Last week, city dwellers especially the residents in the Klang Valley were alarmed by the Housing Income Index findings, spearheaded by Sime Darby Property Bhd in collaboration with the Faculty of Built Environment of Universiti Malaya (UM), which stated that one needed to have an average monthly income of RM14,580 to afford a home in Klang Valley or, to be more specific, RM12,300 in Kajang etc.

Furthermore, the study also found that certain groups of buyers interested in strategic areas can have access to houses that are priced at 56 times their household income, and they can even afford to spend up to 26% of their monthly household income to service a mortgage![1]

As the findings have drawn criticisms and caused confusions, Sime Dary Property Berhad then clarified that its Hosing Income Index is merely a guideline to provide information on housing accessibility, especially for Klang Valley residents wanting to upgrade or invest in a second home.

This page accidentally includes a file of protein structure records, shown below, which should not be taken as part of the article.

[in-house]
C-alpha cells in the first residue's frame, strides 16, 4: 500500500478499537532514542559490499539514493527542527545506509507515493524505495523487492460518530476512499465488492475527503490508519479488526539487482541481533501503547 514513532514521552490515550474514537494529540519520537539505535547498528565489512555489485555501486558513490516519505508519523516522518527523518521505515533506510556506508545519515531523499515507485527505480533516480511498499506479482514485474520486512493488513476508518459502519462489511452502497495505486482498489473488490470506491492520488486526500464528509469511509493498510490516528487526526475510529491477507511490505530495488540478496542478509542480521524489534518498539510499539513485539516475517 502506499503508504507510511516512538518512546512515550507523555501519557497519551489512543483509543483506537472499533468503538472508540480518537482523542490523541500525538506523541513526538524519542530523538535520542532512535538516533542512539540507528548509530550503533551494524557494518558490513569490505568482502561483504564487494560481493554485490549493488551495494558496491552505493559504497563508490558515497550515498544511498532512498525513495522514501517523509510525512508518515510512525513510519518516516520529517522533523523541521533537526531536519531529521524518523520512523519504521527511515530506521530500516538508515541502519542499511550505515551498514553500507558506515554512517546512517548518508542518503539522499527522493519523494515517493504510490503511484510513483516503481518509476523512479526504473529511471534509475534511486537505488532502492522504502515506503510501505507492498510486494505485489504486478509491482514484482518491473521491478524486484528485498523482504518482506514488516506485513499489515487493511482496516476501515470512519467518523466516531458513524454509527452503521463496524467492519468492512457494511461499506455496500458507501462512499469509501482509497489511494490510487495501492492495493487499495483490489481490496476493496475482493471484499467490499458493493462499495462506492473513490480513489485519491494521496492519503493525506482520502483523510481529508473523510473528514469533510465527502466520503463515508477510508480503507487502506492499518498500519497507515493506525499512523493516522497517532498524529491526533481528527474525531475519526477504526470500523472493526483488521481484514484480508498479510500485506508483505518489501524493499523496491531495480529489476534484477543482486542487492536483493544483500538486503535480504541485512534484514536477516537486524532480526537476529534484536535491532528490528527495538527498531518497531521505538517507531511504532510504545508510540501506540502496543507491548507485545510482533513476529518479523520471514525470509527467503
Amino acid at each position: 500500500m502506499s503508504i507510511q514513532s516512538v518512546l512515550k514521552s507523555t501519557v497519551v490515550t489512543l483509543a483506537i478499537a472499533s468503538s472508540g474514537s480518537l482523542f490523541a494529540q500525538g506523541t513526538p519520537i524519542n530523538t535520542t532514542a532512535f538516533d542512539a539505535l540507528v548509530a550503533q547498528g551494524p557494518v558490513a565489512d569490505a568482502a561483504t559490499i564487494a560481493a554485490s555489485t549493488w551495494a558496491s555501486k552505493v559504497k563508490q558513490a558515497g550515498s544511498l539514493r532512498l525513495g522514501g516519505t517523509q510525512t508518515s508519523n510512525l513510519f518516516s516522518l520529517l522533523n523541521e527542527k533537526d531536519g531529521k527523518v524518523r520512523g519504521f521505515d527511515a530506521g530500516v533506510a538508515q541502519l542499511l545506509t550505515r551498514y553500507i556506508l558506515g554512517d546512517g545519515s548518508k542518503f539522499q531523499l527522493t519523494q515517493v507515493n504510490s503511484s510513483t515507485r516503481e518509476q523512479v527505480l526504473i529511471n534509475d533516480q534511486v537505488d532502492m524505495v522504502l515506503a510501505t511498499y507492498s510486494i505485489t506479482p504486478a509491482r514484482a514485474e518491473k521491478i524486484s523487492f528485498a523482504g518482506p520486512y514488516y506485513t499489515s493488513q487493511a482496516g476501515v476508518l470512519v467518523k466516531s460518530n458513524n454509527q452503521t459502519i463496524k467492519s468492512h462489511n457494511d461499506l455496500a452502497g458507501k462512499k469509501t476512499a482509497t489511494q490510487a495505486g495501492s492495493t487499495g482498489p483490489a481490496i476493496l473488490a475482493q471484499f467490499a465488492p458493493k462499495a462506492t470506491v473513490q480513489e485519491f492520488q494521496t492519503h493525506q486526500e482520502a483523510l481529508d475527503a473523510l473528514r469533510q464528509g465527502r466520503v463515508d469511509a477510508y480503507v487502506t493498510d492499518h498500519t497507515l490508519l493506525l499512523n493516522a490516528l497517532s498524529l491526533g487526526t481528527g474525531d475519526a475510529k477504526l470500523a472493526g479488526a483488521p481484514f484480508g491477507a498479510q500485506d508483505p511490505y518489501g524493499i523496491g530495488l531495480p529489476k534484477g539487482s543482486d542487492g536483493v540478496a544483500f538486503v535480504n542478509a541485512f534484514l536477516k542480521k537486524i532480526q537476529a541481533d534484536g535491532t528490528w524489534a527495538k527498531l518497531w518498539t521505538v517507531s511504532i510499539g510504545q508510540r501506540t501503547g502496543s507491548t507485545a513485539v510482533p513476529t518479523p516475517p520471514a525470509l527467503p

Nevertheless, think-tank Political Studies for Change (KPRU) opines that the index has revealed a trend of soaring housing prices, particularly in urban areas, and further opening up room for speculation. The study failed to reflect the national average income level, but could only be taken as a reference for the higher income groups. Sadly, whilst the high-income group would have opportunities to upgrade their existing home or invest or to buy a second or even more home, the 40% middle-income group – wherein their average monthly household incomes still hover within the range of less than RM5,000 – is unlikely to get their home in the Klang Valley.

The 40% middle income group in Malaysia is always deemed to be the educated and whereupon they can be more independent in earning a livelihood for themselves as well as their families, as compared with the bottom 40% income group.

The extreme cases of poverty seem to draw the most attention, whereas the growing hardship of the middle class has often been overlooked. In fact, the “sandwich class” is not insulated against poverty. The recent price hikes, together with the unproductive jobs, have rendered escalating hardship for them to make ends meet. Next year on April 1, the Goods and Services Tax (GST) will be implemented, and it is believed that the middle-income group will be the worst hit.

In light of this, KPRU urge the government to put serious attention to the impoverished working people before the problem of ‘working poverty’ become severe.

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